Imse will oversee all of Victory Institute’s U.S. and global programs. U.S. programs include campaign and leadership trainings for LGBTQ candidates, internship and fellowship programs designed to mentor young LGBTQ leaders as well as the Presidential Appointments Initiative, which recommends and advocates for qualified LGBTQ leaders ready to serve in the administration. 

“Victory Institute is the heart and soul of our movement to build LGBTQ power in governments and to be trusted with its legacy is an incredible honor,” he said. “We have an enormous task in front of us – to build governments in the U.S. and around the world that are reflective of the people they serve. Victory Institute is the accelerator to achieving that bold goal, with its programs and trainings building a new pipeline of LGBTQ public leadership. I am grateful for the opportunity to continue working with the incredible Victory Institute team and the elected and appointed leaders who are making change.”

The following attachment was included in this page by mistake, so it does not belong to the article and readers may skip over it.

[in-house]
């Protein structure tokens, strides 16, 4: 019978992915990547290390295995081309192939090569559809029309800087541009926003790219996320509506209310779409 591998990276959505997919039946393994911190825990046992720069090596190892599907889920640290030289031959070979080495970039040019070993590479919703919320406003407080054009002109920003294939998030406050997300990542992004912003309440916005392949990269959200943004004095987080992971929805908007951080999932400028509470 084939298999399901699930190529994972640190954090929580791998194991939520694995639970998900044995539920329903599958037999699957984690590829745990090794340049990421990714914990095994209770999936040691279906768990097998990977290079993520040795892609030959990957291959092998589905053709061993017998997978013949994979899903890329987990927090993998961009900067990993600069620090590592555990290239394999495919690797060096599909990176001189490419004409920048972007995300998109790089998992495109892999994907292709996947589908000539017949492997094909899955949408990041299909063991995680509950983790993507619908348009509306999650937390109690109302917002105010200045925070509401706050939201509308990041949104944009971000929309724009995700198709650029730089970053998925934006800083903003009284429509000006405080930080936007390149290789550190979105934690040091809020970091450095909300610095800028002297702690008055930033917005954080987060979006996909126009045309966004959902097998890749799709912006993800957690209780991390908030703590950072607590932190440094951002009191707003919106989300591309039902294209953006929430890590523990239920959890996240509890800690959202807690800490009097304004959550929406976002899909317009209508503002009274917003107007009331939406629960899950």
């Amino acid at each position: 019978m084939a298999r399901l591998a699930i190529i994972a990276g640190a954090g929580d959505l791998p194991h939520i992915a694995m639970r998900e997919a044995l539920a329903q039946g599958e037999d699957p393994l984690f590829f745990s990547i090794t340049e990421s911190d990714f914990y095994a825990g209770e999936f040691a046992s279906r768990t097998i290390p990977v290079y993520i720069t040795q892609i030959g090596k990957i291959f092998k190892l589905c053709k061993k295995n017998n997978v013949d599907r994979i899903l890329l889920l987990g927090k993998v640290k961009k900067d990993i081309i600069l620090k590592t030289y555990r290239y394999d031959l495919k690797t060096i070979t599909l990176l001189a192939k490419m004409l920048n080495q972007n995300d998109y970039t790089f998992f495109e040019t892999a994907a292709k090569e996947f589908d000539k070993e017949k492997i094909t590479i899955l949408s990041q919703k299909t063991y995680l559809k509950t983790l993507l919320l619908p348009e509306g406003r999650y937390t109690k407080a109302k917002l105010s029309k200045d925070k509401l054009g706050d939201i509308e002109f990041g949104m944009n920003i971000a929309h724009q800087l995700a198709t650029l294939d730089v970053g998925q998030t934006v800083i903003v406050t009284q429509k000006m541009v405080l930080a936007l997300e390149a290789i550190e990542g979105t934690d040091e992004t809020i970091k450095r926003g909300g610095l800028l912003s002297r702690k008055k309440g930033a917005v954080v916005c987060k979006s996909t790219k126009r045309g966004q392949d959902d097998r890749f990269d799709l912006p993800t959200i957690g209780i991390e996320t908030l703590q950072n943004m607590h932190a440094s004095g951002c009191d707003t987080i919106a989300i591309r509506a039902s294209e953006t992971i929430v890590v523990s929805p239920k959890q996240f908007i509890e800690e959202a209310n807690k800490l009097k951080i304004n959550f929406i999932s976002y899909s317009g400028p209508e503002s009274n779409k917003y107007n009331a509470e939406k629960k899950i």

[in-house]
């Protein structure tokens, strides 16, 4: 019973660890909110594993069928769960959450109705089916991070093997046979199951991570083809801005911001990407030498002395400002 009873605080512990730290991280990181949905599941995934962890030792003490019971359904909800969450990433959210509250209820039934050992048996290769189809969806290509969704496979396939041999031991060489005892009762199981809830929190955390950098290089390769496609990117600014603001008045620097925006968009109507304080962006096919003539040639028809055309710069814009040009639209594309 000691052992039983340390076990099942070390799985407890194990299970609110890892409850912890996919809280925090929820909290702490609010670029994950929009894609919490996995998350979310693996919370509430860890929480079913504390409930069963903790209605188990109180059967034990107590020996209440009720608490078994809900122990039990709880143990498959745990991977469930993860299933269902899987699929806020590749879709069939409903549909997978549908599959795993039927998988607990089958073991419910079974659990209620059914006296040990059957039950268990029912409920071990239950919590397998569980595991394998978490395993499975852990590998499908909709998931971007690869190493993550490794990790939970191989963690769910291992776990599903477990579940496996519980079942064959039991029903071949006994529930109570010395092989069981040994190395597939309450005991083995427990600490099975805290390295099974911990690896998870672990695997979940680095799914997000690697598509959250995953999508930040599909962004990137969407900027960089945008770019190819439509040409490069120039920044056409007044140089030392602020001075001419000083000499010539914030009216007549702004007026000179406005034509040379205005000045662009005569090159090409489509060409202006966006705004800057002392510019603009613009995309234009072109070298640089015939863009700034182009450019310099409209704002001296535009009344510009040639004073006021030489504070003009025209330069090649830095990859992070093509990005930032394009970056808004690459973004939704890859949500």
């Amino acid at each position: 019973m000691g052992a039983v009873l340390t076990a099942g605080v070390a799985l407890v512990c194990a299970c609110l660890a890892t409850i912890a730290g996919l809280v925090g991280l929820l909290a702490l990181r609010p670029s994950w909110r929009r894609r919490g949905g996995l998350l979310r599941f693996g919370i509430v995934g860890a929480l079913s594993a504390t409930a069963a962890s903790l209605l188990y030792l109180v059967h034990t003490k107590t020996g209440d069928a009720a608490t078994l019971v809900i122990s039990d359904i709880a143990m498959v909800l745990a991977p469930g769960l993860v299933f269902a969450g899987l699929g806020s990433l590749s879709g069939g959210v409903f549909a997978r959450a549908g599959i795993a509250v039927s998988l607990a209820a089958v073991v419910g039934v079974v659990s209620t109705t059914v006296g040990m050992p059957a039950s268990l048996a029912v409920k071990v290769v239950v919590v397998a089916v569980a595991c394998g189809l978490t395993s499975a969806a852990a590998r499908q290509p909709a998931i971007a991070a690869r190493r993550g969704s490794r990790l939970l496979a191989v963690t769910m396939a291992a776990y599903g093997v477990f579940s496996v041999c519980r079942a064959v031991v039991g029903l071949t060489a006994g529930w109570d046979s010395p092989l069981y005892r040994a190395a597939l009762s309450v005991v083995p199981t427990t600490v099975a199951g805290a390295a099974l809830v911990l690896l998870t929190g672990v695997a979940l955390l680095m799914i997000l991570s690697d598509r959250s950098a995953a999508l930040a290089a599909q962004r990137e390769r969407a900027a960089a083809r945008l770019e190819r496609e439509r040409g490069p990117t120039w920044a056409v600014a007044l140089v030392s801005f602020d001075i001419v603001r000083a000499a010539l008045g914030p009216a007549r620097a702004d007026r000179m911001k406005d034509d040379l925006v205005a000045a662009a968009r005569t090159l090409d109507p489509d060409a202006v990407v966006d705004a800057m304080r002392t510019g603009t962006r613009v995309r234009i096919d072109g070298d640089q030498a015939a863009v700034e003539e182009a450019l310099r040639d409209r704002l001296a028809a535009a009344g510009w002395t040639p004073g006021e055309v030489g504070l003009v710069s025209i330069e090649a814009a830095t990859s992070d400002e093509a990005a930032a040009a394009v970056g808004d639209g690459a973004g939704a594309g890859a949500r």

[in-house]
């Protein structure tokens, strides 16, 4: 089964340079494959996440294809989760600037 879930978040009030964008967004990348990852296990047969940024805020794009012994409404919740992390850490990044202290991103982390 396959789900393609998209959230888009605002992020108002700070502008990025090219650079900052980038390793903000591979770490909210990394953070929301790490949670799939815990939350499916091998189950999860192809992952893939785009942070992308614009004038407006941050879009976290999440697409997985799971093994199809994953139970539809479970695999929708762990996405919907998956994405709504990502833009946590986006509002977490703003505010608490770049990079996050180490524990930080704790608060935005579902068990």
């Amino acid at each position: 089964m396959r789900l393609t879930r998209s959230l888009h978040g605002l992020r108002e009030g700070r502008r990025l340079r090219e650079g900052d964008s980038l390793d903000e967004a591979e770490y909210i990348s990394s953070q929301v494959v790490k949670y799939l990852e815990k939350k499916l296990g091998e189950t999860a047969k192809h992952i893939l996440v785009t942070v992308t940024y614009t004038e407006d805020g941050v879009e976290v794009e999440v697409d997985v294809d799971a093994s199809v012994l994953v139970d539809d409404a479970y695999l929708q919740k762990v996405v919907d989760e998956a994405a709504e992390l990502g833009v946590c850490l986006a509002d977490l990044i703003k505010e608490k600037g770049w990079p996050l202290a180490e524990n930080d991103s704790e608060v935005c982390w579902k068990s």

Imse has been with the Victory Fund and Institute since 2016 most recently as Vice President of Communications. Prior to that was Director of Policy & Communications, District of Columbia, Office of Human Rights; and a web producer with GLAAD in New York.  He worked as a volunteer with Harvard as a board member of the Gender and Sexuality Caucus; on the LGBTQ alumni board of directors; and editor-in-chief of the LGBTQ policy journal at the Kennedy School. 

Imse earned his bachelor’s degree in journalism and mass communication from the University of Wisconsin, Madison; and his master’s in Public Policy from Harvard University, Kennedy School of Government.